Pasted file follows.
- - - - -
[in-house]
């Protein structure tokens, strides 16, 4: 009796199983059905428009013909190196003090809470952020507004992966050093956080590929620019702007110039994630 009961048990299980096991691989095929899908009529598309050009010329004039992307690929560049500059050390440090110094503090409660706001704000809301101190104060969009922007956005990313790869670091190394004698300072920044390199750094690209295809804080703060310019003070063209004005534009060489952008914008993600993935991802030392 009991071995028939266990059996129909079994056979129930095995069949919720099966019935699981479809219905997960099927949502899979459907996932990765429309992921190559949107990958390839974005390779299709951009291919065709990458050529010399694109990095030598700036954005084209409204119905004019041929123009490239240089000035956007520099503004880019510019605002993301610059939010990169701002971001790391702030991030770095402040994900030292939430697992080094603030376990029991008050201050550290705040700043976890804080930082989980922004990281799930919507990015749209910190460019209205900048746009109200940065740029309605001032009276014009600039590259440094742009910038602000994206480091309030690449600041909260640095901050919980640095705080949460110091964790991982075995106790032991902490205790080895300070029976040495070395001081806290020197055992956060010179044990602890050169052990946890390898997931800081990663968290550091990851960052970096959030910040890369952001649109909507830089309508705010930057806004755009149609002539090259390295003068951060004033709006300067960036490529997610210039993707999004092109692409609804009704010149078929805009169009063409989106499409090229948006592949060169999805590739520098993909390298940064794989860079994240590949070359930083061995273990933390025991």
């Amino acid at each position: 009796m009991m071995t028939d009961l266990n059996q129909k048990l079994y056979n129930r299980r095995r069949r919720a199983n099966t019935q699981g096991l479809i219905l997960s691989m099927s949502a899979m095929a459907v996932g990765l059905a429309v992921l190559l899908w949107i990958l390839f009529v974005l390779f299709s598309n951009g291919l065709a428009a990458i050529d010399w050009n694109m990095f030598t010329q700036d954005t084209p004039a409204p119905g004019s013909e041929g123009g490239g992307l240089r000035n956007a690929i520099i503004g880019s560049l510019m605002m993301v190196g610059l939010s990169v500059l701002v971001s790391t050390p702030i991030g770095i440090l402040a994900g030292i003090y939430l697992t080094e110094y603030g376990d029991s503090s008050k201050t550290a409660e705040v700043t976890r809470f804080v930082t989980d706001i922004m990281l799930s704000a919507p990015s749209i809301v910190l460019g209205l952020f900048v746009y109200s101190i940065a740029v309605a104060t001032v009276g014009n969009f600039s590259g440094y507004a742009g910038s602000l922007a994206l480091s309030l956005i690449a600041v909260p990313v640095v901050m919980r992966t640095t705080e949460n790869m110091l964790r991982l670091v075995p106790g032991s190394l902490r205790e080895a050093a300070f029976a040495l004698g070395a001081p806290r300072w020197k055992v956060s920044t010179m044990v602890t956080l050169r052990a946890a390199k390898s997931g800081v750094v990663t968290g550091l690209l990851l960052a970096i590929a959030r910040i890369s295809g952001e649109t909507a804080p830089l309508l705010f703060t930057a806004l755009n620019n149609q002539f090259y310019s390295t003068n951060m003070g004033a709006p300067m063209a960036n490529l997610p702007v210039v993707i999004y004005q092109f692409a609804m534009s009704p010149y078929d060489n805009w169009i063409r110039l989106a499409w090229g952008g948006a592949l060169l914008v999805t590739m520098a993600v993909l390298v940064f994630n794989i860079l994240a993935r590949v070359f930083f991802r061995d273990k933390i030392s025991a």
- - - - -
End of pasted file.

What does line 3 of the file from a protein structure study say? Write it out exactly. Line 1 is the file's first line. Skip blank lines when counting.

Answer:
């Amino acid at each position: 009796m009991m071995t028939d009961l266990n059996q129909k048990l079994y056979n129930r299980r095995r069949r919720a199983n099966t019935q699981g096991l479809i219905l997960s691989m099927s949502a899979m095929a459907v996932g990765l059905a429309v992921l190559l899908w949107i990958l390839f009529v974005l390779f299709s598309n951009g291919l065709a428009a990458i050529d010399w050009n694109m990095f030598t010329q700036d954005t084209p004039a409204p119905g004019s013909e041929g123009g490239g992307l240089r000035n956007a690929i520099i503004g880019s560049l510019m605002m993301v190196g610059l939010s990169v500059l701002v971001s790391t050390p702030i991030g770095i440090l402040a994900g030292i003090y939430l697992t080094e110094y603030g376990d029991s503090s008050k201050t550290a409660e705040v700043t976890r809470f804080v930082t989980d706001i922004m990281l799930s704000a919507p990015s749209i809301v910190l460019g209205l952020f900048v746009y109200s101190i940065a740029v309605a104060t001032v009276g014009n969009f600039s590259g440094y507004a742009g910038s602000l922007a994206l480091s309030l956005i690449a600041v909260p990313v640095v901050m919980r992966t640095t705080e949460n790869m110091l964790r991982l670091v075995p106790g032991s190394l902490r205790e080895a050093a300070f029976a040495l004698g070395a001081p806290r300072w020197k055992v956060s920044t010179m044990v602890t956080l050169r052990a946890a390199k390898s997931g800081v750094v990663t968290g550091l690209l990851l960052a970096i590929a959030r910040i890369s295809g952001e649109t909507a804080p830089l309508l705010f703060t930057a806004l755009n620019n149609q002539f090259y310019s390295t003068n951060m003070g004033a709006p300067m063209a960036n490529l997610p702007v210039v993707i999004y004005q092109f692409a609804m534009s009704p010149y078929d060489n805009w169009i063409r110039l989106a499409w090229g952008g948006a592949l060169l914008v999805t590739m520098a993600v993909l390298v940064f994630n794989i860079l994240a993935r590949v070359f930083f991802r061995d273990k933390i030392s025991a």